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I Forge Iron

If at first you fail your deed....

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  Hello,everybody .The California evening had cooled enough here that I couldn't resist heading out to the forge. I had no specific project in the works,so I decided to experiment with forge welding,particularly what I've heard referred to as a "jump weld" (see attached photo). I wanted to try and weld a 1/4" piece of square stock to a larger 3/4" square stock,using a jump weld.


 Things didn't go so well.


  I cleaned up the stock with 80 grit on the belt sander,rounded the end of the smaller piece,and created an indention to fit the rounded portion on the surface of the larger stock. (yes,I should have taken some pictures)  Making sure the pieces were totally clean,I set them aside while the forge preheated. I was using a propane NC forge (two burner) ,with the psi set at 15. My anvil was cold,so I heated a scrap piece of plate up to orange heat,and set it on the anvil for a while to warm my welding surface.


  Once the forge was up to temperature,I put the 3/4" piece in,waiting until later to insert the smaller one to avoid burning it while waiting for the large stock to come up to temp. I fluxed both with borax at bright red heat,almost orange .


 That's when things started getting strange <_<


 Although the flux melted initially, it started to form a strange black substance on the surface of the steel,instead of bubbling and behaving like flux should. The longer i left it in,the worse it became

Soon the whole surface had become contaminated.Needless to say,the weld didn't take  ( I don't know why I even bothered to try at that point ) I cooled the steel in water and examined it.. a black,glossy,almost glass-like substance coated parts of the steel,which I assume to be my flux gone wrong. There was also heavy scaling,which looked more metallic than what I'm used to seeing. I tried the weld twice,with the same results. Instead of frustrating myself further,I figured I'd seek some exterior knowledge .


 So,are there any ideas on the issue?Has anyone experienced the same thing? Is there too much oxygen in my forge? Did I burn something? Is there something wrong with my flux?I'd love to hear what all of you experienced peoples have to share :)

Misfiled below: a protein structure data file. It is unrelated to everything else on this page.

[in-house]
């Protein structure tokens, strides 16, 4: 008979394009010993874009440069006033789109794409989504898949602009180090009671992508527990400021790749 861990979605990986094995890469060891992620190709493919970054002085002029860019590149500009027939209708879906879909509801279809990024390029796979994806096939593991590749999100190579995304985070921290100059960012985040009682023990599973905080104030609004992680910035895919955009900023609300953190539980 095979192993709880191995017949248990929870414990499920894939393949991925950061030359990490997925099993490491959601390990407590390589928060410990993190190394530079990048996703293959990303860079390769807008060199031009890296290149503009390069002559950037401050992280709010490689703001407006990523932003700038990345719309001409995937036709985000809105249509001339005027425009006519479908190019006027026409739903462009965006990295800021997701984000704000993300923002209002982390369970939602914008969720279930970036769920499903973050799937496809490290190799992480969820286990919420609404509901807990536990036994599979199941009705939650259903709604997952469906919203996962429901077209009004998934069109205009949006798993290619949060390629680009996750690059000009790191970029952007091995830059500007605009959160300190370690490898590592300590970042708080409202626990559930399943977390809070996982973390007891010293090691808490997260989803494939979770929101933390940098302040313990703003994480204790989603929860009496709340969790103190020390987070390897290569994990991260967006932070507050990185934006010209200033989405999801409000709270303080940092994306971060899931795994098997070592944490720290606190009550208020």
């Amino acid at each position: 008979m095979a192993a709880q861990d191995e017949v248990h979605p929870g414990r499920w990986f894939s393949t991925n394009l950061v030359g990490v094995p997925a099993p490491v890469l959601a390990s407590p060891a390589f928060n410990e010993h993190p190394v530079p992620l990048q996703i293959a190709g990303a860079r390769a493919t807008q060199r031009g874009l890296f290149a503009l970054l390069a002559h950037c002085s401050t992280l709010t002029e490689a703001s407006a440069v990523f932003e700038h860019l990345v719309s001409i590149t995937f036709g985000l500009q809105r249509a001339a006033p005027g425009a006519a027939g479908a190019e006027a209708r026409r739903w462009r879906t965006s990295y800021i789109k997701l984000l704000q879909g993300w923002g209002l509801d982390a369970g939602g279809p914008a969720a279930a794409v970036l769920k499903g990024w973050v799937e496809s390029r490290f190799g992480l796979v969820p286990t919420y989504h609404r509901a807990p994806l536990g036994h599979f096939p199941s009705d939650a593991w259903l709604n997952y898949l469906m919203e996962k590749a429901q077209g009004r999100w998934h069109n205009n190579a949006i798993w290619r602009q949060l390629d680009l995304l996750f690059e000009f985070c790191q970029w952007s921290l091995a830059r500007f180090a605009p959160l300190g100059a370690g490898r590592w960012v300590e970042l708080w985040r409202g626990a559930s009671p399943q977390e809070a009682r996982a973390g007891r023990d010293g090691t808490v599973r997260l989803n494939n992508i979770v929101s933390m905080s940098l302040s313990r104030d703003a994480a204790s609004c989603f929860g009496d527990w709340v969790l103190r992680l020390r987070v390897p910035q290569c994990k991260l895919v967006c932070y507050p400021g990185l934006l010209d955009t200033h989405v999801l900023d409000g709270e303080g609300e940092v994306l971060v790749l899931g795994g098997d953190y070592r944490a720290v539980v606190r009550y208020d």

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When you work outside in day time the steel may be hotter than you think. And when you let color show before you flux you already are building scale on the metal you cleaned. I flux at the lowest heat that the flux will stick...When flux discolors like you described it is most likely burnt. Have to start over and reclean. Wot you described is not a good place to start learning on. Like above, faggot welds,,,then more of them then more etc.Remember to tap lightly first few heats,,,if you are showering shop with sparks you are hitting too hard.


Forge welding is one of those things that once you do it well you will wonder how it ever seemed difficult at all.

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Thanks for the replies, gentlemen. It's not that I hadn't forge welded before,it was the specific weld/situation that was giving me issues. After a bit of tinkering,I do believe that my burners may have been running too hot,or at too high of a psi,which was causing my flux to burn,as well as the steel. I adjusted accordingly,and although I haven't attempted the same weld again,I've been working on a wrought iron/ 1060 billet ,which welded with no issues (see attached photo).  So in a way,Mr Hale,you were indeed correct...the steel was hotter than I thought. Appreciate the input,guys


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